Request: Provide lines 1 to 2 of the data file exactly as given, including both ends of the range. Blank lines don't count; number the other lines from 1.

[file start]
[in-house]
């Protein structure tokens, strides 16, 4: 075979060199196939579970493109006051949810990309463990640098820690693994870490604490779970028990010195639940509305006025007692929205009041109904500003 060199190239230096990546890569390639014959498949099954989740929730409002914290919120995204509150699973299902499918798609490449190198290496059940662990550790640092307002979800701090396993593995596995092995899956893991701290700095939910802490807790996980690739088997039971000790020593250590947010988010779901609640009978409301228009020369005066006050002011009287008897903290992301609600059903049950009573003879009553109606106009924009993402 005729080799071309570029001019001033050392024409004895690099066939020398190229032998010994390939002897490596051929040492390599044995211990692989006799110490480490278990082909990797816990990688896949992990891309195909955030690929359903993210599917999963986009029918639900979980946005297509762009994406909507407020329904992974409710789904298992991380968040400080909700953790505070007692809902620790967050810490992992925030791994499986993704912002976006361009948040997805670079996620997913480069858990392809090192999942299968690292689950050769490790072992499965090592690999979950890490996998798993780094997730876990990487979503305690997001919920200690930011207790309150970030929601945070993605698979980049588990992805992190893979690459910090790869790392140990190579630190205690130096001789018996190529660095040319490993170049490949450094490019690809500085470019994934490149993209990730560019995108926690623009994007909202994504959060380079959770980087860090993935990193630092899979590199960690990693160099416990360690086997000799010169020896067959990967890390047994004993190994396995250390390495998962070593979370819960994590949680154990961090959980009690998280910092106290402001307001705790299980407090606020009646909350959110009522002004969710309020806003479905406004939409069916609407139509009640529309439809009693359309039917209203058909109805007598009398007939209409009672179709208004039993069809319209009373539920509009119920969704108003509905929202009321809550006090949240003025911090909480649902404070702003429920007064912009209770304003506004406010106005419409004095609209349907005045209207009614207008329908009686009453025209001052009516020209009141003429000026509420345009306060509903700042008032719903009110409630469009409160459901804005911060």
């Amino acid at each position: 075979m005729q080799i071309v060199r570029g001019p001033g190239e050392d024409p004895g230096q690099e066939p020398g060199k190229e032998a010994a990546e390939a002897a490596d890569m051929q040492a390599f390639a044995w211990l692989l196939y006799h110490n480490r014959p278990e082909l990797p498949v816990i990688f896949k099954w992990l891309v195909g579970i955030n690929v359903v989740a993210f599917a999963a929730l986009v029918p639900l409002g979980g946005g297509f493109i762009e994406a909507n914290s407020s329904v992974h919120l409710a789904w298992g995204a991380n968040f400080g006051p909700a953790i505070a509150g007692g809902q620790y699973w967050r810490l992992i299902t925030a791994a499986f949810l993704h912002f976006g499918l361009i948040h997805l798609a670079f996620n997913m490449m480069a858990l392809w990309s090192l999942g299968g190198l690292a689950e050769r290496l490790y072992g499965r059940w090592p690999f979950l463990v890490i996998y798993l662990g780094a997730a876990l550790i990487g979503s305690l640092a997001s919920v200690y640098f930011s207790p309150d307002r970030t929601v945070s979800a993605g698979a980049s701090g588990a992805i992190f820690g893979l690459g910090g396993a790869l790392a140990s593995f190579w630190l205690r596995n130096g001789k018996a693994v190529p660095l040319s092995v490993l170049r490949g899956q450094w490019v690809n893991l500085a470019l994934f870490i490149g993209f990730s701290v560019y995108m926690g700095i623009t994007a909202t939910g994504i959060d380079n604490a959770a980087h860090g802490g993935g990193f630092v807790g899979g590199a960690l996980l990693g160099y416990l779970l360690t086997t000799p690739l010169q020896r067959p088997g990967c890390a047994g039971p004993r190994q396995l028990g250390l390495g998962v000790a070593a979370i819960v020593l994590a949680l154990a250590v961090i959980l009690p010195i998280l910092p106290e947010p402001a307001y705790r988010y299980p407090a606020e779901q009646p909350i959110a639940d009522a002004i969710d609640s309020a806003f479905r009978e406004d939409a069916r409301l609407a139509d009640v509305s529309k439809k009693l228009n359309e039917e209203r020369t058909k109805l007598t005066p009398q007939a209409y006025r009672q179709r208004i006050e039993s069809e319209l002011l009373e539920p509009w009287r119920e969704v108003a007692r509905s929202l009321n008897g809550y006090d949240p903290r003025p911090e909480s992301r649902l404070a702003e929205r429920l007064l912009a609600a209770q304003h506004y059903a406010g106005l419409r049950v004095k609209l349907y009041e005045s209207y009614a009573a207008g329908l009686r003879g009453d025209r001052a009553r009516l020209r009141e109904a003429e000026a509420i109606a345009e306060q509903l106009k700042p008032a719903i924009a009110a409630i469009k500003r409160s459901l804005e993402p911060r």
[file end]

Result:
[in-house]
């Protein structure tokens, strides 16, 4: 075979060199196939579970493109006051949810990309463990640098820690693994870490604490779970028990010195639940509305006025007692929205009041109904500003 060199190239230096990546890569390639014959498949099954989740929730409002914290919120995204509150699973299902499918798609490449190198290496059940662990550790640092307002979800701090396993593995596995092995899956893991701290700095939910802490807790996980690739088997039971000790020593250590947010988010779901609640009978409301228009020369005066006050002011009287008897903290992301609600059903049950009573003879009553109606106009924009993402 005729080799071309570029001019001033050392024409004895690099066939020398190229032998010994390939002897490596051929040492390599044995211990692989006799110490480490278990082909990797816990990688896949992990891309195909955030690929359903993210599917999963986009029918639900979980946005297509762009994406909507407020329904992974409710789904298992991380968040400080909700953790505070007692809902620790967050810490992992925030791994499986993704912002976006361009948040997805670079996620997913480069858990392809090192999942299968690292689950050769490790072992499965090592690999979950890490996998798993780094997730876990990487979503305690997001919920200690930011207790309150970030929601945070993605698979980049588990992805992190893979690459910090790869790392140990190579630190205690130096001789018996190529660095040319490993170049490949450094490019690809500085470019994934490149993209990730560019995108926690623009994007909202994504959060380079959770980087860090993935990193630092899979590199960690990693160099416990360690086997000799010169020896067959990967890390047994004993190994396995250390390495998962070593979370819960994590949680154990961090959980009690998280910092106290402001307001705790299980407090606020009646909350959110009522002004969710309020806003479905406004939409069916609407139509009640529309439809009693359309039917209203058909109805007598009398007939209409009672179709208004039993069809319209009373539920509009119920969704108003509905929202009321809550006090949240003025911090909480649902404070702003429920007064912009209770304003506004406010106005419409004095609209349907005045209207009614207008329908009686009453025209001052009516020209009141003429000026509420345009306060509903700042008032719903009110409630469009409160459901804005911060």